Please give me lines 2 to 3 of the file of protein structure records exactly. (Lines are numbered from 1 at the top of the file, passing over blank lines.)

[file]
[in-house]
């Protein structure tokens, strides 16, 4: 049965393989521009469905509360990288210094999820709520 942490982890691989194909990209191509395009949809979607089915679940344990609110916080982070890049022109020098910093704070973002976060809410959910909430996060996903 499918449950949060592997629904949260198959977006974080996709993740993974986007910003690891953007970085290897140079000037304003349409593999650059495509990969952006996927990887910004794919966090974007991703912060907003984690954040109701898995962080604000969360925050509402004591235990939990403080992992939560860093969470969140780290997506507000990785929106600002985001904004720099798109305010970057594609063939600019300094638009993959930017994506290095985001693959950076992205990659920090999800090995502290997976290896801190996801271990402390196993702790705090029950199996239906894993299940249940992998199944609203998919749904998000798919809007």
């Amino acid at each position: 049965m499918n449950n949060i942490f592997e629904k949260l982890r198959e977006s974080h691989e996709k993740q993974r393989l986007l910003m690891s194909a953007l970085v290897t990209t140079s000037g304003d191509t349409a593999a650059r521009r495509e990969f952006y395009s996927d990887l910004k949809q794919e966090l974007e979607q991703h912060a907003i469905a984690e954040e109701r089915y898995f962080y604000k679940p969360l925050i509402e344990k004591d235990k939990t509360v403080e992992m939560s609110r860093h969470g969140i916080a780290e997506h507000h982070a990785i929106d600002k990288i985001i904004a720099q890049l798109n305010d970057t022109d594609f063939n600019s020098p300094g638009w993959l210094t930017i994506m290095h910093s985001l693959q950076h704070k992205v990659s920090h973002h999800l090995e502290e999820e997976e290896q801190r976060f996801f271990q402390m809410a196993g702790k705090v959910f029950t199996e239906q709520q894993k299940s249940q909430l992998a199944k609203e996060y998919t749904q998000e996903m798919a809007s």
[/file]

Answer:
């Protein structure tokens, strides 16, 4: 049965393989521009469905509360990288210094999820709520 942490982890691989194909990209191509395009949809979607089915679940344990609110916080982070890049022109020098910093704070973002976060809410959910909430996060996903 499918449950949060592997629904949260198959977006974080996709993740993974986007910003690891953007970085290897140079000037304003349409593999650059495509990969952006996927990887910004794919966090974007991703912060907003984690954040109701898995962080604000969360925050509402004591235990939990403080992992939560860093969470969140780290997506507000990785929106600002985001904004720099798109305010970057594609063939600019300094638009993959930017994506290095985001693959950076992205990659920090999800090995502290997976290896801190996801271990402390196993702790705090029950199996239906894993299940249940992998199944609203998919749904998000798919809007």
């Amino acid at each position: 049965m499918n449950n949060i942490f592997e629904k949260l982890r198959e977006s974080h691989e996709k993740q993974r393989l986007l910003m690891s194909a953007l970085v290897t990209t140079s000037g304003d191509t349409a593999a650059r521009r495509e990969f952006y395009s996927d990887l910004k949809q794919e966090l974007e979607q991703h912060a907003i469905a984690e954040e109701r089915y898995f962080y604000k679940p969360l925050i509402e344990k004591d235990k939990t509360v403080e992992m939560s609110r860093h969470g969140i916080a780290e997506h507000h982070a990785i929106d600002k990288i985001i904004a720099q890049l798109n305010d970057t022109d594609f063939n600019s020098p300094g638009w993959l210094t930017i994506m290095h910093s985001l693959q950076h704070k992205v990659s920090h973002h999800l090995e502290e999820e997976e290896q801190r976060f996801f271990q402390m809410a196993g702790k705090v959910f029950t199996e239906q709520q894993k299940s249940q909430l992998a199944k609203e996060y998919t749904q998000e996903m798919a809007s």